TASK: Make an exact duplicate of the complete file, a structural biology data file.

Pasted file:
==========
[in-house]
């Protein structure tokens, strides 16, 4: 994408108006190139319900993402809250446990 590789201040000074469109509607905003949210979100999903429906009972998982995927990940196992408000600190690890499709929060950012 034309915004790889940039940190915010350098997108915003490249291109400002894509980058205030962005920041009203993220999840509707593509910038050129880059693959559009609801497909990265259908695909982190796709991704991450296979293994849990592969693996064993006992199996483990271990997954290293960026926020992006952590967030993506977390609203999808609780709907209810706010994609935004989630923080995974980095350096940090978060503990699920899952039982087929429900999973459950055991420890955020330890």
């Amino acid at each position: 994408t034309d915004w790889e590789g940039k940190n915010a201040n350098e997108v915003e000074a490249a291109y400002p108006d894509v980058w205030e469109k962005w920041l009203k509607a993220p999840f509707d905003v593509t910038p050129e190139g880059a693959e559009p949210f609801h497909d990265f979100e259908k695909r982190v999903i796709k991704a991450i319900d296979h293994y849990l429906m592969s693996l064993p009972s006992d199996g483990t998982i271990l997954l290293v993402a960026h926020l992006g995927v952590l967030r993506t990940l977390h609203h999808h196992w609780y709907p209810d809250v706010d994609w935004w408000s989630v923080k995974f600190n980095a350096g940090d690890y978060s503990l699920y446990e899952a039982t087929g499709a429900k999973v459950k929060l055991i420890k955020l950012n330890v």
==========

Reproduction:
[in-house]
């Protein structure tokens, strides 16, 4: 994408108006190139319900993402809250446990 590789201040000074469109509607905003949210979100999903429906009972998982995927990940196992408000600190690890499709929060950012 034309915004790889940039940190915010350098997108915003490249291109400002894509980058205030962005920041009203993220999840509707593509910038050129880059693959559009609801497909990265259908695909982190796709991704991450296979293994849990592969693996064993006992199996483990271990997954290293960026926020992006952590967030993506977390609203999808609780709907209810706010994609935004989630923080995974980095350096940090978060503990699920899952039982087929429900999973459950055991420890955020330890």
């Amino acid at each position: 994408t034309d915004w790889e590789g940039k940190n915010a201040n350098e997108v915003e000074a490249a291109y400002p108006d894509v980058w205030e469109k962005w920041l009203k509607a993220p999840f509707d905003v593509t910038p050129e190139g880059a693959e559009p949210f609801h497909d990265f979100e259908k695909r982190v999903i796709k991704a991450i319900d296979h293994y849990l429906m592969s693996l064993p009972s006992d199996g483990t998982i271990l997954l290293v993402a960026h926020l992006g995927v952590l967030r993506t990940l977390h609203h999808h196992w609780y709907p209810d809250v706010d994609w935004w408000s989630v923080k995974f600190n980095a350096g940090d690890y978060s503990l699920y446990e899952a039982t087929g499709a429900k999973v459950k929060l055991i420890k955020l950012n330890v």